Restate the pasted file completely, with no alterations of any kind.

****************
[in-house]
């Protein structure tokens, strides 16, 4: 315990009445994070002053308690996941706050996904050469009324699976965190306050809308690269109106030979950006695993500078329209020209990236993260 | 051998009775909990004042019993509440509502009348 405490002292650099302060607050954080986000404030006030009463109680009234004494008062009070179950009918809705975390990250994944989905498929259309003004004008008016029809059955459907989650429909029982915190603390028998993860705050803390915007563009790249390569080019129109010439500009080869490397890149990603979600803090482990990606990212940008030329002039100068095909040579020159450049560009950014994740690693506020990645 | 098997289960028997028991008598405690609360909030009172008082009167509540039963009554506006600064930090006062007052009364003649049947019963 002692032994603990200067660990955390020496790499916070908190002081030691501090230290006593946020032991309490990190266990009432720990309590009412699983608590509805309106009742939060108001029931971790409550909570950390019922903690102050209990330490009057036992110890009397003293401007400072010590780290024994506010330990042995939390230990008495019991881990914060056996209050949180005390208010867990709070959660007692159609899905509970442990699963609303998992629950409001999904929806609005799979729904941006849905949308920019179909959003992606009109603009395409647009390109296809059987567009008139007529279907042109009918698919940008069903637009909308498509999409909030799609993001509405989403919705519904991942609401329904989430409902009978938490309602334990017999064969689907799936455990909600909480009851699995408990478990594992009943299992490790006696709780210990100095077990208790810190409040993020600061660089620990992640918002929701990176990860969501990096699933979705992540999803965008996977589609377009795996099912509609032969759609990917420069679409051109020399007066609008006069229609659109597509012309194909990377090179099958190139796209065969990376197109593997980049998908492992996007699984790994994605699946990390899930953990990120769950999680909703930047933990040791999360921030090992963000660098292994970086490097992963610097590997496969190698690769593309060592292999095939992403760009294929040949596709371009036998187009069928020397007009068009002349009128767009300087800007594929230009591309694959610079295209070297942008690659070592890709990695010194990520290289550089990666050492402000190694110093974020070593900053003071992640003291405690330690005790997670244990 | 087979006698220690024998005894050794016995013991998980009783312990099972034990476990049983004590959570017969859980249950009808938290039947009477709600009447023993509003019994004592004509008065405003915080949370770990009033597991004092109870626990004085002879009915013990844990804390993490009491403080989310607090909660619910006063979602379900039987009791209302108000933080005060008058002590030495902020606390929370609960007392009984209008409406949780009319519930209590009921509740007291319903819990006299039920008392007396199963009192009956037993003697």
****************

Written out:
[in-house]
């Protein structure tokens, strides 16, 4: 315990009445994070002053308690996941706050996904050469009324699976965190306050809308690269109106030979950006695993500078329209020209990236993260 | 051998009775909990004042019993509440509502009348 405490002292650099302060607050954080986000404030006030009463109680009234004494008062009070179950009918809705975390990250994944989905498929259309003004004008008016029809059955459907989650429909029982915190603390028998993860705050803390915007563009790249390569080019129109010439500009080869490397890149990603979600803090482990990606990212940008030329002039100068095909040579020159450049560009950014994740690693506020990645 | 098997289960028997028991008598405690609360909030009172008082009167509540039963009554506006600064930090006062007052009364003649049947019963 002692032994603990200067660990955390020496790499916070908190002081030691501090230290006593946020032991309490990190266990009432720990309590009412699983608590509805309106009742939060108001029931971790409550909570950390019922903690102050209990330490009057036992110890009397003293401007400072010590780290024994506010330990042995939390230990008495019991881990914060056996209050949180005390208010867990709070959660007692159609899905509970442990699963609303998992629950409001999904929806609005799979729904941006849905949308920019179909959003992606009109603009395409647009390109296809059987567009008139007529279907042109009918698919940008069903637009909308498509999409909030799609993001509405989403919705519904991942609401329904989430409902009978938490309602334990017999064969689907799936455990909600909480009851699995408990478990594992009943299992490790006696709780210990100095077990208790810190409040993020600061660089620990992640918002929701990176990860969501990096699933979705992540999803965008996977589609377009795996099912509609032969759609990917420069679409051109020399007066609008006069229609659109597509012309194909990377090179099958190139796209065969990376197109593997980049998908492992996007699984790994994605699946990390899930953990990120769950999680909703930047933990040791999360921030090992963000660098292994970086490097992963610097590997496969190698690769593309060592292999095939992403760009294929040949596709371009036998187009069928020397007009068009002349009128767009300087800007594929230009591309694959610079295209070297942008690659070592890709990695010194990520290289550089990666050492402000190694110093974020070593900053003071992640003291405690330690005790997670244990 | 087979006698220690024998005894050794016995013991998980009783312990099972034990476990049983004590959570017969859980249950009808938290039947009477709600009447023993509003019994004592004509008065405003915080949370770990009033597991004092109870626990004085002879009915013990844990804390993490009491403080989310607090909660619910006063979602379900039987009791209302108000933080005060008058002590030495902020606390929370609960007392009984209008409406949780009319519930209590009921509740007291319903819990006299039920008392007396199963009192009956037993003697």